My mother had few what I would call prize possessions. Things never meant much to her, just people. But sometimes, things can remind you of people and you end up cherishing the things as much as the memories they evoke.
My mother had every single Johnny Mathis record every released. She'd received them all at once as a Christmas present from a boyfriend who knew how much she loved his voice. Those albums were her release from bad days, stressful nights and, sometimes, annoying children. I knew how much they meant to her, but I was too young - or too stupid - to care.
When mom left town, I'd occassionally use her records as frisbees. I don't know why. Who can explain the actions of young children? It just seemed like the thing to do. I never reached for the Jethro Tull records or the Wham! albums, no-no, I always went straight for the Johnny Mathis ones.
It was all well and good until one night, my mother had had a horrendous day. Work was Hell, a friend of hers had died and my father was . . less than sympathetic. She went to her old stand-by: Johnny.
The first record she put on just happened to be an original recording of a live performance. VERY rare, to say the least. I still don't know how Larry found that one. But he did, and it was my mom's favorite. I didn't pay much attention until the album started skipping.
Mom leapt from the recliner and raced to the record player with a speed that would have impressed Jackie Joyner-Kersey. She gently pulled the needle from the grooves and inspected the oft abused album. The racket I heard coming from my mother was a million times worse than the skipping and screeching of the record player just moments before. I thought the roof was going to come down on top of us.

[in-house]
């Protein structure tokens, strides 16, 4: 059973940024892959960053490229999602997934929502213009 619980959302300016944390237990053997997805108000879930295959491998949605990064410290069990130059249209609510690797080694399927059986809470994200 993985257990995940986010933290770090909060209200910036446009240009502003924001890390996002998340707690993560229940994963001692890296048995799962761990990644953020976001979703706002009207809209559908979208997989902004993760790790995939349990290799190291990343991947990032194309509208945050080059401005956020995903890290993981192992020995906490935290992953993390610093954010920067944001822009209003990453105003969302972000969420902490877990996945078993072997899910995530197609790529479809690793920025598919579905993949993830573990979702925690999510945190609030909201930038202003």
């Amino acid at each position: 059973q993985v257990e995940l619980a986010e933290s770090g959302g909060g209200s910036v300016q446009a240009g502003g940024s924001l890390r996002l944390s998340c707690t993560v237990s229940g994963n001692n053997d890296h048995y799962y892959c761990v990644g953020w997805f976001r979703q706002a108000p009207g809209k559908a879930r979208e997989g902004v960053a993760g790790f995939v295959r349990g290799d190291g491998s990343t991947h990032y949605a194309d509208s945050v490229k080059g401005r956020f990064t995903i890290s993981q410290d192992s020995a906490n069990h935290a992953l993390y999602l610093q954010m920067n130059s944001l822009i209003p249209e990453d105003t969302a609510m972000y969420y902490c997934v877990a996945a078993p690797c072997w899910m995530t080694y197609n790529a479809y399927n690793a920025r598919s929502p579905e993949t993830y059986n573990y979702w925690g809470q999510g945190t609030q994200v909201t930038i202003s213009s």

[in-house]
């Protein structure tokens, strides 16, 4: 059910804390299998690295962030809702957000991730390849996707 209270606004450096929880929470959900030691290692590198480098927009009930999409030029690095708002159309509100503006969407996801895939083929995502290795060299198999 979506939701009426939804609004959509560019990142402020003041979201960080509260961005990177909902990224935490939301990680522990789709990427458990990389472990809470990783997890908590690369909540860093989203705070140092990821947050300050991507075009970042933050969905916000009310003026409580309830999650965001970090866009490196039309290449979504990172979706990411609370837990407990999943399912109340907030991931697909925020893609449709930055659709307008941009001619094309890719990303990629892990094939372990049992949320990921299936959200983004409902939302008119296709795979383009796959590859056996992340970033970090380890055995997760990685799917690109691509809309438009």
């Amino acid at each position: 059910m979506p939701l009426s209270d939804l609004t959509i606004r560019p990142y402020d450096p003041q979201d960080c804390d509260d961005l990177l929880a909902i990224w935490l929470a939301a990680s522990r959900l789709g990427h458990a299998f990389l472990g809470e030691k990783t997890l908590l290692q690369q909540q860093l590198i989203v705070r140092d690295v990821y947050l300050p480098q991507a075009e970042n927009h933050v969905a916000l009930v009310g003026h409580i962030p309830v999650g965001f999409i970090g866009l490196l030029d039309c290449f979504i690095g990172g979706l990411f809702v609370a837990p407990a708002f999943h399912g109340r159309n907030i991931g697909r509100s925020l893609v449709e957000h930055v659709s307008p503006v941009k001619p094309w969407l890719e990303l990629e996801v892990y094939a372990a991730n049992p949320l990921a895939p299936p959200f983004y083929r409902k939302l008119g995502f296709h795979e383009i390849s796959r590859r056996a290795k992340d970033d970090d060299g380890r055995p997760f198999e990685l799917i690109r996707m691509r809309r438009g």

She threw herself to the floor and wailed for what seemed like hours, though I know it couldn't have been more than a few minutes. My heart was torn from my chest. I was despondent over what I had done. The honest parts of me were dying to confess, but the more practical side realized that I couldn't. In her state of mind, homicide was a very real possibility. So, instead, I ran to my room, hid in my closet and cried my little eyes out.
Many years later, during a weekend home from college, we were cleaning out closets and stumbled across her Johnny Mathis collection. The six-year old still inside me couldn't take the guilt of what I'd done one second longer. I stutteringly confessed to using her records as frisbees all those years ago.
Expecting a tongue lashing, and possibly a slap across the face, I closed my eyes tight and waited for her anger. But it never came. Instead, I heard a small giggle that soon turned into a deep belly laugh. "Oh, baby, that's too funny. You know, I used to use my mom's 45s as frisbees whenever she wasn't at home. What is it about a record that just makes you want to launch it across a room?"